Good ideas that didn't fit the bill
The Arizona legislature set a deadline that any bills that did not receive an initial committee hearing by the end of last week cannot advance this session. Committee chairs wield a lot of power in deciding which bills receive consideration or not and with 1,823 bills introduced this session, we understand there simply is not enough time to hear every bill. But there were several good ideas that would improve the lives of Arizona’s children and families introduced this year that never had the opportunity to be considered in committee. Even though time has run out this year for those bills, we want to take a moment to highlight a few of those good ideas that merit stronger consideration in the future:
- HB 2416: Sponsored by Representative Pawlik to appropriate $13 million for child care to raise reimbursement rates. Arizona’s child care assistance program continues to reimburse providers for care at rates that are far below what it costs to actually provide that care. Parents often have to pay the difference between the reimbursement rate and the cost, making accessing child care too expensive even for many low-income families who are eligible for the program.
- HB 2291: Sponsored by Representative Osborne to provide comprehensive dental care to eligible pregnant women. Pregnant women are especially vulnerable to developing oral health problems, which if left untreated are associated with adverse birth outcomes and increased risk of dental disease in early childhood.
- HB 2273: Sponsored by Representative Butler to increase income eligibility for KidsCare, Arizona’s health insurance program for low-income children, from 200 percent of the federal poverty level to 300 percent of the federal poverty level. Arizona currently has one of the lowest income eligibility thresholds for its children’s health insurance program in the nation. After years of progress toward reducing the rate of uninsured children, Arizona has taken an unfortunate turn. Between 2016 and 2019, the number of uninsured children grew by roughly 22%. In 2019, 161,000 Arizona children were uninsured – the fourth highest rate of uninsured children in the United States.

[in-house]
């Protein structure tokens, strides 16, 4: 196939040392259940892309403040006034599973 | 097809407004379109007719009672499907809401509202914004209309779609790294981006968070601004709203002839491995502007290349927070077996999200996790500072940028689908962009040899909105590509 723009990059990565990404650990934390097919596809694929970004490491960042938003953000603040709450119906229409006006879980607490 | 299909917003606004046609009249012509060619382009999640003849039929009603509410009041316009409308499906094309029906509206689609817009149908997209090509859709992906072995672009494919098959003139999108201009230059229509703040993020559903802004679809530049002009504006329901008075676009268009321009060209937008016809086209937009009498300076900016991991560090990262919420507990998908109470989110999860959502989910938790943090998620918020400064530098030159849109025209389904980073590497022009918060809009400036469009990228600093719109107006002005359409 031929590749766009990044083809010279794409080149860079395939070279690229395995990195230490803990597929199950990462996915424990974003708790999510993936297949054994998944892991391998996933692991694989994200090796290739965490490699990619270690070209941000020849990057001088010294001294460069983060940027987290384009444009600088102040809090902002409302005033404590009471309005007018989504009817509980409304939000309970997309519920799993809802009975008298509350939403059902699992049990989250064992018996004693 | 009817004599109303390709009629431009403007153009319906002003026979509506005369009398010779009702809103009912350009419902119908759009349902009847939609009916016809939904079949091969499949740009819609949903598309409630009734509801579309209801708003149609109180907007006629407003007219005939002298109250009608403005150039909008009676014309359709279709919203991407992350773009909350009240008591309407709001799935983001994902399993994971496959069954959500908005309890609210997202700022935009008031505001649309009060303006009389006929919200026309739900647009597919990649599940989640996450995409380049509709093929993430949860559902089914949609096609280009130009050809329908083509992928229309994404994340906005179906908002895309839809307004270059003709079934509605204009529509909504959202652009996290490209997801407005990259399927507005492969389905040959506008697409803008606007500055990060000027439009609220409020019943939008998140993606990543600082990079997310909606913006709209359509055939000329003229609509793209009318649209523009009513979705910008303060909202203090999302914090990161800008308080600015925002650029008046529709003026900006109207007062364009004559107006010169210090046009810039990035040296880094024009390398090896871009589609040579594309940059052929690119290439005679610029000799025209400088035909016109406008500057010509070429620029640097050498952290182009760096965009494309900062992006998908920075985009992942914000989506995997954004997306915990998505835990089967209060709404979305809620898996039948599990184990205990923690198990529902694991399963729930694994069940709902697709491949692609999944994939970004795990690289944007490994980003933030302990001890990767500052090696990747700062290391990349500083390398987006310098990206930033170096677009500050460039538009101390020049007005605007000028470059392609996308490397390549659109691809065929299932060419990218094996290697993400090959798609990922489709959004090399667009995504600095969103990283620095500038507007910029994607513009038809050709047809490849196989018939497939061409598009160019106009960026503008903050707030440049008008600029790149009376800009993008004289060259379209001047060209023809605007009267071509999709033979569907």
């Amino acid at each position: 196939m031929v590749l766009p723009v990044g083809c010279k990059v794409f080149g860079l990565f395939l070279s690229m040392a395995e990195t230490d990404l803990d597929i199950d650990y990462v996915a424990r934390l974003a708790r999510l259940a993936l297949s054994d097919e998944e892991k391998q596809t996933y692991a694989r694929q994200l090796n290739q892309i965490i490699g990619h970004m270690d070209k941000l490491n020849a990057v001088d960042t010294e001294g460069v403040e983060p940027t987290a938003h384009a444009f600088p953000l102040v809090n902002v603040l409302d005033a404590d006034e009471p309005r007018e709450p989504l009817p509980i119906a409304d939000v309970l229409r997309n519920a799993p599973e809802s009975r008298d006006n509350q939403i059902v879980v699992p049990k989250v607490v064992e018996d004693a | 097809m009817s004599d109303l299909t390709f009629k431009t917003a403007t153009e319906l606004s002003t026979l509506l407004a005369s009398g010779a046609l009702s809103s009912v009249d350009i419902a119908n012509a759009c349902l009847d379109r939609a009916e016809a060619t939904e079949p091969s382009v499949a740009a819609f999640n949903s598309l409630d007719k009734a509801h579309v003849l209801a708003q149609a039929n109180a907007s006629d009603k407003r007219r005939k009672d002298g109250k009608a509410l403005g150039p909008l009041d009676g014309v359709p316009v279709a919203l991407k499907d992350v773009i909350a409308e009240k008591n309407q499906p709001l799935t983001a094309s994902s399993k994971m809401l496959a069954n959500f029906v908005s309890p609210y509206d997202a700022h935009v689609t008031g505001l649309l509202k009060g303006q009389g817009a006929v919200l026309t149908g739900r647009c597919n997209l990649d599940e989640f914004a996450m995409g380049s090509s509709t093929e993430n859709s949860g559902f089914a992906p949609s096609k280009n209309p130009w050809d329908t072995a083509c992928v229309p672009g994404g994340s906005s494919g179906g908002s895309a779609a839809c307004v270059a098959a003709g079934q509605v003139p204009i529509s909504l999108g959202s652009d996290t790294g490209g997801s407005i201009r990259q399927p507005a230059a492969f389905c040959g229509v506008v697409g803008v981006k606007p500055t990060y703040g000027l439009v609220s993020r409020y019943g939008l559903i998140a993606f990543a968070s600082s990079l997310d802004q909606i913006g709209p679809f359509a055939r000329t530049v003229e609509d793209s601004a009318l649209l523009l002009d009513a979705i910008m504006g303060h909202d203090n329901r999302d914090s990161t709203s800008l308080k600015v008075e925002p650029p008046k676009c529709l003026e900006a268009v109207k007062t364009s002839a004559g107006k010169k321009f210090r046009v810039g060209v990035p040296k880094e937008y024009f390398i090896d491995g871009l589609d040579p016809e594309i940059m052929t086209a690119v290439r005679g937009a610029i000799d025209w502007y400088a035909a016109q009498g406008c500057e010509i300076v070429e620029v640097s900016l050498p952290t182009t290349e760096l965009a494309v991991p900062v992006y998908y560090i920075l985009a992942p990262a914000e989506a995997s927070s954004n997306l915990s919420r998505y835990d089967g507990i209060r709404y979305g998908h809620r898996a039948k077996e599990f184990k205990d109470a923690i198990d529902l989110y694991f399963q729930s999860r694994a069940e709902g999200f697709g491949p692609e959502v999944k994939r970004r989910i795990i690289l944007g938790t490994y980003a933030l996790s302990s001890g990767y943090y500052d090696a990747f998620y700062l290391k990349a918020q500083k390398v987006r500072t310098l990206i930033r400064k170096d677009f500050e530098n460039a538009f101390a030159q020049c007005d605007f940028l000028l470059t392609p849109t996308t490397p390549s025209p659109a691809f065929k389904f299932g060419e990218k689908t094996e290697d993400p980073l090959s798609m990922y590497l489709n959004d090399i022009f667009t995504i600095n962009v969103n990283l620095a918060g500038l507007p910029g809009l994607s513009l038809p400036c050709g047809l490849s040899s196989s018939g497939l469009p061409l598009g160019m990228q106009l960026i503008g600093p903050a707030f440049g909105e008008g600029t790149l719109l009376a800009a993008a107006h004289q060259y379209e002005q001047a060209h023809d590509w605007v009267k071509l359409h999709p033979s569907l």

- HB 2659: Sponsored by Senator Marsh to establish an annual conference on children and youth to identify and recommend policy solutions to the legislature that will improve the lives of children in Arizona.
- HB 2146, HB 2147, HB 2148, HB 2283, HB 2566, SB 1098, SB 1736, SB 1737: Sponsored by Representatives Friese, Lieberman, and Bolding; and Senators Alston and Bowie. Several bills were introduced this session to provide much-needed reform to the private school tuition tax credit program which diverts public tax dollars to private schools. These bills would restrict use of these tax credits to low-income families and would limit the amount which can be used for administrative costs. The expansion of private school tuition tax credits has had a significant impact on reducing state revenues growing from a cost of $14 million in 1999 to $177 million in 2019.
- HB 2728: Sponsored by Representative Sierra to make participation in extended foster care until the age of 21 an opt-out rather than opt-in program for youth aging out of foster care when they turn 18. Extended foster care can provide a better bridge to adulthood especially during the current health and economic crisis.
- SCR 1017: Sponsored by Senator Quezada. A legislative proclamation identifying racism as a public health crisis affecting our entire society and avowing to support policies that reduce racial and ethnic health inequities and promote social justice.
The list above is not an exhaustive list. We are glad to see so many lawmakers introducing bills this session that will benefit Arizona’s children, and we hope many of those bills become law in the future.
Image source: ABC's Schoolhouse Rock